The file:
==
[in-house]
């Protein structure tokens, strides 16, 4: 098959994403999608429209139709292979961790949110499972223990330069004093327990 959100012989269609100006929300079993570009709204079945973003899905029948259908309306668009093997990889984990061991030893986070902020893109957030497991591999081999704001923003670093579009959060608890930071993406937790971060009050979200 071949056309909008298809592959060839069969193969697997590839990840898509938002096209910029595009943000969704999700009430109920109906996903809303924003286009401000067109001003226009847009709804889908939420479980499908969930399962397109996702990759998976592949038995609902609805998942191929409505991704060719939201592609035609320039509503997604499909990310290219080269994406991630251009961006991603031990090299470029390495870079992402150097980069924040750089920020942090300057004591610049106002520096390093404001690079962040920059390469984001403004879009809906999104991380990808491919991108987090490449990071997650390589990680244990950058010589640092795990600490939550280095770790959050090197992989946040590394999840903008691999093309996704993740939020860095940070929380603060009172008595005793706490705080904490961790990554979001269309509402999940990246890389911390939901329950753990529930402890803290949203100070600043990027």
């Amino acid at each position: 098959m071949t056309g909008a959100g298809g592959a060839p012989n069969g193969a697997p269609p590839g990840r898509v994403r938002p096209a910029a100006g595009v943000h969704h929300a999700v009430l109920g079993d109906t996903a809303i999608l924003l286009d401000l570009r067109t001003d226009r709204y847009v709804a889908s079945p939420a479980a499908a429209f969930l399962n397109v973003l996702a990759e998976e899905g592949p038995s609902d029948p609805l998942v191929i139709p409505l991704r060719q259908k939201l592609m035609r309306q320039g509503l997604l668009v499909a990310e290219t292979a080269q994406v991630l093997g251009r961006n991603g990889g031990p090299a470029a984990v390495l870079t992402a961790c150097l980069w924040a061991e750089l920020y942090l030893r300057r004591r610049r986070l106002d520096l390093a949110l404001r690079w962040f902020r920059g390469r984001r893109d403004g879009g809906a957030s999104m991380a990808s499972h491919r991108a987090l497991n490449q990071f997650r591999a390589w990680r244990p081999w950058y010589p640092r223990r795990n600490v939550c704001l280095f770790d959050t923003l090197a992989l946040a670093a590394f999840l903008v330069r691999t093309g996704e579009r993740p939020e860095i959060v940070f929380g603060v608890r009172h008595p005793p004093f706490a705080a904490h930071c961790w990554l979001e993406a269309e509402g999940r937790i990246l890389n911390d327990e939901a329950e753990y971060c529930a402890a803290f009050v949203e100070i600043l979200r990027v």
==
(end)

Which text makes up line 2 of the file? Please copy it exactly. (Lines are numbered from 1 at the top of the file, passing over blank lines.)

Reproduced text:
């Protein structure tokens, strides 16, 4: 098959994403999608429209139709292979961790949110499972223990330069004093327990 959100012989269609100006929300079993570009709204079945973003899905029948259908309306668009093997990889984990061991030893986070902020893109957030497991591999081999704001923003670093579009959060608890930071993406937790971060009050979200 071949056309909008298809592959060839069969193969697997590839990840898509938002096209910029595009943000969704999700009430109920109906996903809303924003286009401000067109001003226009847009709804889908939420479980499908969930399962397109996702990759998976592949038995609902609805998942191929409505991704060719939201592609035609320039509503997604499909990310290219080269994406991630251009961006991603031990090299470029390495870079992402150097980069924040750089920020942090300057004591610049106002520096390093404001690079962040920059390469984001403004879009809906999104991380990808491919991108987090490449990071997650390589990680244990950058010589640092795990600490939550280095770790959050090197992989946040590394999840903008691999093309996704993740939020860095940070929380603060009172008595005793706490705080904490961790990554979001269309509402999940990246890389911390939901329950753990529930402890803290949203100070600043990027």